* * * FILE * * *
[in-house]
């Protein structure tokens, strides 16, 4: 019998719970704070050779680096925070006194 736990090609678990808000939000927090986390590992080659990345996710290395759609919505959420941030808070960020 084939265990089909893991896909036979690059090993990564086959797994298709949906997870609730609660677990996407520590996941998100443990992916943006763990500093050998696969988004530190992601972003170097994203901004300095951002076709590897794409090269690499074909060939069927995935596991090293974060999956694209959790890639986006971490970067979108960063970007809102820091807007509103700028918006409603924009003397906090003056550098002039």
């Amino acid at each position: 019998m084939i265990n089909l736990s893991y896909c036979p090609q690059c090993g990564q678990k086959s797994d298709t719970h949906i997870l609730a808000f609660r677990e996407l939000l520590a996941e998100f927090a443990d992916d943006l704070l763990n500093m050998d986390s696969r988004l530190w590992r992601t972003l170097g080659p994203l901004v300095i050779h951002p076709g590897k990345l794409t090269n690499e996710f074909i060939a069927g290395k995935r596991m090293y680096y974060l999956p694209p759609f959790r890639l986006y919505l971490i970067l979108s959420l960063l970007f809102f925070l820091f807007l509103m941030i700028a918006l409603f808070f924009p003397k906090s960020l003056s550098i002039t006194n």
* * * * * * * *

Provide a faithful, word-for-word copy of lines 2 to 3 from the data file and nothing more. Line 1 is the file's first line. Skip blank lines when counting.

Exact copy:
């Protein structure tokens, strides 16, 4: 019998719970704070050779680096925070006194 736990090609678990808000939000927090986390590992080659990345996710290395759609919505959420941030808070960020 084939265990089909893991896909036979690059090993990564086959797994298709949906997870609730609660677990996407520590996941998100443990992916943006763990500093050998696969988004530190992601972003170097994203901004300095951002076709590897794409090269690499074909060939069927995935596991090293974060999956694209959790890639986006971490970067979108960063970007809102820091807007509103700028918006409603924009003397906090003056550098002039």
């Amino acid at each position: 019998m084939i265990n089909l736990s893991y896909c036979p090609q690059c090993g990564q678990k086959s797994d298709t719970h949906i997870l609730a808000f609660r677990e996407l939000l520590a996941e998100f927090a443990d992916d943006l704070l763990n500093m050998d986390s696969r988004l530190w590992r992601t972003l170097g080659p994203l901004v300095i050779h951002p076709g590897k990345l794409t090269n690499e996710f074909i060939a069927g290395k995935r596991m090293y680096y974060l999956p694209p759609f959790r890639l986006y919505l971490i970067l979108s959420l960063l970007f809102f925070l820091f807007l509103m941030i700028a918006l409603f808070f924009p003397k906090s960020l003056s550098i002039t006194n």